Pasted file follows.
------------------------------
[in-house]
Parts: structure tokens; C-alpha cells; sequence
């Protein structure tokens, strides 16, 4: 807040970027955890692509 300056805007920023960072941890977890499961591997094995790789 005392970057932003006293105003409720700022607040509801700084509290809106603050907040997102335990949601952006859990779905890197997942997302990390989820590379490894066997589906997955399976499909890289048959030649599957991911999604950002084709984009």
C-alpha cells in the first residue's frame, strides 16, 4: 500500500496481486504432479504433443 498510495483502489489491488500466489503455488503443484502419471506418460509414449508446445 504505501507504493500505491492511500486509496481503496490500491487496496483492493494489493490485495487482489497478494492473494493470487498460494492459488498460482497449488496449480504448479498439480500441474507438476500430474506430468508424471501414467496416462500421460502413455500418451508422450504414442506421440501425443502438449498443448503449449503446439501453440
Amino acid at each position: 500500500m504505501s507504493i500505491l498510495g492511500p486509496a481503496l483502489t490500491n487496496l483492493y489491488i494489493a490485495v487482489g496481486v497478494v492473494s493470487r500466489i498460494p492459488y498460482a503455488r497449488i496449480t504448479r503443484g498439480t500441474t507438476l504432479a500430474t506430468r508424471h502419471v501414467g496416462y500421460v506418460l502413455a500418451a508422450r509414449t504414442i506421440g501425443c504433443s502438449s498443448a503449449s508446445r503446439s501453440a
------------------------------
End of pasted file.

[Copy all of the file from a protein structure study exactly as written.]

[in-house]
Parts: structure tokens; C-alpha cells; sequence
């Protein structure tokens, strides 16, 4: 807040970027955890692509 300056805007920023960072941890977890499961591997094995790789 005392970057932003006293105003409720700022607040509801700084509290809106603050907040997102335990949601952006859990779905890197997942997302990390989820590379490894066997589906997955399976499909890289048959030649599957991911999604950002084709984009």
C-alpha cells in the first residue's frame, strides 16, 4: 500500500496481486504432479504433443 498510495483502489489491488500466489503455488503443484502419471506418460509414449508446445 504505501507504493500505491492511500486509496481503496490500491487496496483492493494489493490485495487482489497478494492473494493470487498460494492459488498460482497449488496449480504448479498439480500441474507438476500430474506430468508424471501414467496416462500421460502413455500418451508422450504414442506421440501425443502438449498443448503449449503446439501453440
Amino acid at each position: 500500500m504505501s507504493i500505491l498510495g492511500p486509496a481503496l483502489t490500491n487496496l483492493y489491488i494489493a490485495v487482489g496481486v497478494v492473494s493470487r500466489i498460494p492459488y498460482a503455488r497449488i496449480t504448479r503443484g498439480t500441474t507438476l504432479a500430474t506430468r508424471h502419471v501414467g496416462y500421460v506418460l502413455a500418451a508422450r509414449t504414442i506421440g501425443c504433443s502438449s498443448a503449449s508446445r503446439s501453440a